In last year’s presidential election, 45,000 California voters were unknowingly disenfranchised. Their right to vote wasn’t curtailed because anyone questioned their eligibility or registration. They weren’t late sending in their ballot. They weren’t accused of doing anything wrong.
Rather their vote didn’t count because an election official thought the voter’s signature on the mail-in ballot envelope didn’t match the voter’s signature on file. Officials make this determination without expertise in handwriting analysis.
What’s worse, the county elections officials are not required to notify voters before their ballots are rejected; many voters don’t find out that their vote was not counted until after the election is over and the final vote tally announced, if at all.
If you think that’s a recipe for widespread voter disenfranchisement, you’re correct. And the reason is simple: handwriting varies.
Signatures may have variations for a number of reasons. Signatures can change over time or with a change in the writer’s physical condition. Signatures may vary depending on whether the writer is standing or sitting and what instrument or surface they use to sign. Many voters do not have a consistent signature style and may simply not know that they are supposed to sign their ballot in the same way that they signed their registration.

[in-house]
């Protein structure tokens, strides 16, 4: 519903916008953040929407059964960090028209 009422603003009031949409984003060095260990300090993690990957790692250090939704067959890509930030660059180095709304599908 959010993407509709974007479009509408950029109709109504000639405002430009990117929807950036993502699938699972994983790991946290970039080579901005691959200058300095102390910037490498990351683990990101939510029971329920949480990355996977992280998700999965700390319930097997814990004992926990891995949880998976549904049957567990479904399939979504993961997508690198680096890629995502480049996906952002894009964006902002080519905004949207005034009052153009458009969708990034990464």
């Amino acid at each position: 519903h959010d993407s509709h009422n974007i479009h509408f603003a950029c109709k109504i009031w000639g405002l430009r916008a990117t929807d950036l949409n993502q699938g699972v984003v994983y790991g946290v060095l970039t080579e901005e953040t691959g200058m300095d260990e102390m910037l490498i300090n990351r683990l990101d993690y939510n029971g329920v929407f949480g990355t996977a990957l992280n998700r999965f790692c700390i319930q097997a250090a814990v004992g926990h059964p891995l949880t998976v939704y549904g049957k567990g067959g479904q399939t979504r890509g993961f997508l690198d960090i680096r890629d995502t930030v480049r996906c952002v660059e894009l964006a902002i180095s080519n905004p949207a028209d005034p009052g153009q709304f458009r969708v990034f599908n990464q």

Unfortunately, if we don’t make changes, it’s only going to get worse. Last year, California passed the Voter’s Choice Act. Under the law, all voters in participating counties will receive mail-in ballots beginning in 2018. In a state where more than half of all voters are already voting by mail, the law dramatically increases the likelihood that more residents will vote by mail. Giving more options to voters is a good thing. But under the current system, more voters will be exposed to the signature match requirement and possible disenfranchisement.
Because the state lacks uniform standards for comparing signatures, some counties have higher ballot rejection rates than others, as do certain demographic groups.
A voter whose native script is written right to left or in non-Latin characters may show more variation when signing their name in English. Minority groups are affected the most. Asian-Americans voters, Latino voters, and voters born outside of the United States are disproportionately disenfranchised by a perceived signature non-match.
The problem is also not limited to California. In May, the ACLU sued New Hampshire for throwing out our client Mary Saucedo’s ballot because, at 94 years old and legally blind, she could not sign a matching signature. States can correct this constitutional violation by, at a minimum, providing voters with notice that their signature may not match and an opportunity to explain or correct the discrepancy.
Each incorrectly rejected ballot denies a voter their fundamental right to have their vote counted. And as we well know, the disenfranchisement of comparatively few voters can sway elections. California should correct this dangerous practice of voter disenfranchisement immediately.